It’s also why you cannot transplant more than a mated pair of beaver anywhere, much as you’d like to have several colonies of beavers out there. I know of a couple instances where conservation-minded ranchers actually tried to restore beavers to their stream in the Cody area here, and they plunked down as many as six animals at once in the same stream basin. They immediately eliminated themselves by infighting. For not understanding beaver behavior, they overdid it and underachieved their goal of rebuilding riparian areas overgrazed by cattle in critical winter range for wildlife.

Information is not a banquet table, Cody. You can’t select randomly the tidbits you might like (the pasta salad and cheese slices) and put them together on a plate based on your own preferences. Yes beavers are territorial and won’t tolerate being dumped together with 5 strangers to happily start a new commune. This is why you relocate INTACT families. I know its not as convenient, but its a lot more successful.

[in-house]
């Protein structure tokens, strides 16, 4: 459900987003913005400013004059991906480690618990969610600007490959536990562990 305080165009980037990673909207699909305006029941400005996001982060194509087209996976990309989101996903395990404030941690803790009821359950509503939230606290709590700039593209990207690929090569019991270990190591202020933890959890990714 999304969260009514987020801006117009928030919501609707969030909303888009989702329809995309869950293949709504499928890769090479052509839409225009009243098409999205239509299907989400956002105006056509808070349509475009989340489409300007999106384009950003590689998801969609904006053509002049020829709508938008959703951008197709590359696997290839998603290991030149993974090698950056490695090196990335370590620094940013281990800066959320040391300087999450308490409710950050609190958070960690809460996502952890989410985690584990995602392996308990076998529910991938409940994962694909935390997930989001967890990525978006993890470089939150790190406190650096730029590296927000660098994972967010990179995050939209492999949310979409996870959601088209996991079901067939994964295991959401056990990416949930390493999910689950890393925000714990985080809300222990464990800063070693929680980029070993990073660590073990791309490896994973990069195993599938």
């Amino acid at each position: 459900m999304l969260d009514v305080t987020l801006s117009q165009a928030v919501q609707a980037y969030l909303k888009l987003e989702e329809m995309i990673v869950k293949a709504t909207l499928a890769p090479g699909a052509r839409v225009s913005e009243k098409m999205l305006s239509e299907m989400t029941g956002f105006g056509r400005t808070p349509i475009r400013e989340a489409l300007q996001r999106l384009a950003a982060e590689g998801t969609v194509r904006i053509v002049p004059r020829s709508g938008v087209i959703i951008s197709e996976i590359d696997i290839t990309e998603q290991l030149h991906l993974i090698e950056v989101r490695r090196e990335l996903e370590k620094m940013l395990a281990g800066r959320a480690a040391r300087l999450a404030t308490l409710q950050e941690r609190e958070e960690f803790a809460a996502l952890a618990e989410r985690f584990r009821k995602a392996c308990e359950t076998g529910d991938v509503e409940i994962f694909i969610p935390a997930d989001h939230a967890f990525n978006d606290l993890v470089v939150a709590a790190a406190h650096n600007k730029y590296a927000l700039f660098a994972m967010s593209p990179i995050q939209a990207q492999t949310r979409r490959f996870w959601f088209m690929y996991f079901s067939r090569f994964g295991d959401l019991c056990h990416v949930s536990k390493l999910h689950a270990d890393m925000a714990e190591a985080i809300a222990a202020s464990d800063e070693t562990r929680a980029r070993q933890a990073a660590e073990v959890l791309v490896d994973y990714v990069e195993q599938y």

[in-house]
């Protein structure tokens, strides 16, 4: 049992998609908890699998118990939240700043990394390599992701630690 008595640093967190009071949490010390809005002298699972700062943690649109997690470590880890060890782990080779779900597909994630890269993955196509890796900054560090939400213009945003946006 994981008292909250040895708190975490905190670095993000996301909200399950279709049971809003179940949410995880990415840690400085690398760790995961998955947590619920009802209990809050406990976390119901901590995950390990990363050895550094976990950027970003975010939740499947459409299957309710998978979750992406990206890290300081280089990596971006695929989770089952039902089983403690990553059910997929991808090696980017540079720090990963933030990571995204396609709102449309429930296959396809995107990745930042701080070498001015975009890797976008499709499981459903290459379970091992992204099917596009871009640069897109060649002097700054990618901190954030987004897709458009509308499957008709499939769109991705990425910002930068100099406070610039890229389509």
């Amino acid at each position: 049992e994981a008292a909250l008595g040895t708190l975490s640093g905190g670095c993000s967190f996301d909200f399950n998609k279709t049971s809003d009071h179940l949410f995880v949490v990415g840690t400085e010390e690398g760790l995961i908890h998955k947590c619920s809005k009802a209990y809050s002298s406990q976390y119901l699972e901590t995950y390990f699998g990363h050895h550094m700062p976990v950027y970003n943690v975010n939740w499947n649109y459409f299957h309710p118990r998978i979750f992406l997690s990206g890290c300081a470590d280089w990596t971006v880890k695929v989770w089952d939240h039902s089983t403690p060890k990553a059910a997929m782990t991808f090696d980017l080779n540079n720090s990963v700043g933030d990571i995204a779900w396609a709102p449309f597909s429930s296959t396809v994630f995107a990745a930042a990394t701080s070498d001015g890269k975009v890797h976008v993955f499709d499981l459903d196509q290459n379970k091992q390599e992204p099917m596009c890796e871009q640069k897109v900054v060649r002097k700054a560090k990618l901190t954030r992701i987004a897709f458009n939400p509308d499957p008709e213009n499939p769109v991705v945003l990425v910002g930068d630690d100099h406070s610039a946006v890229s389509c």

Where did Cody get his information you wonder? A field manual for beaver management from USDA? I think the reason rumors like this and the Belarus killing get such success is that folks like to think about beavers actions are ruthless, so that their own actions look justified in response.


Cheer from Cheryl who made the 4:30 trek this am and was duly rewarded.

Kit 4:50 Escobar bridge
Checking out raccoon on bank.
Mom come by and wrestled with kit then both went to annex where mom climbed bank for fennel. She sat below bridge with kit,wrestled some more before coming back to lodge.
Second adult went towards annex 5:10.
Beaver working on the dam at 6:05 until 6:20.
Mom mallard and 2 big babies

Whooohooo! I’m glad Cheryl got to see baby 1 even if it was too dark for photos! Soon my pretties!


2010 Kits: Cheryl Reynolds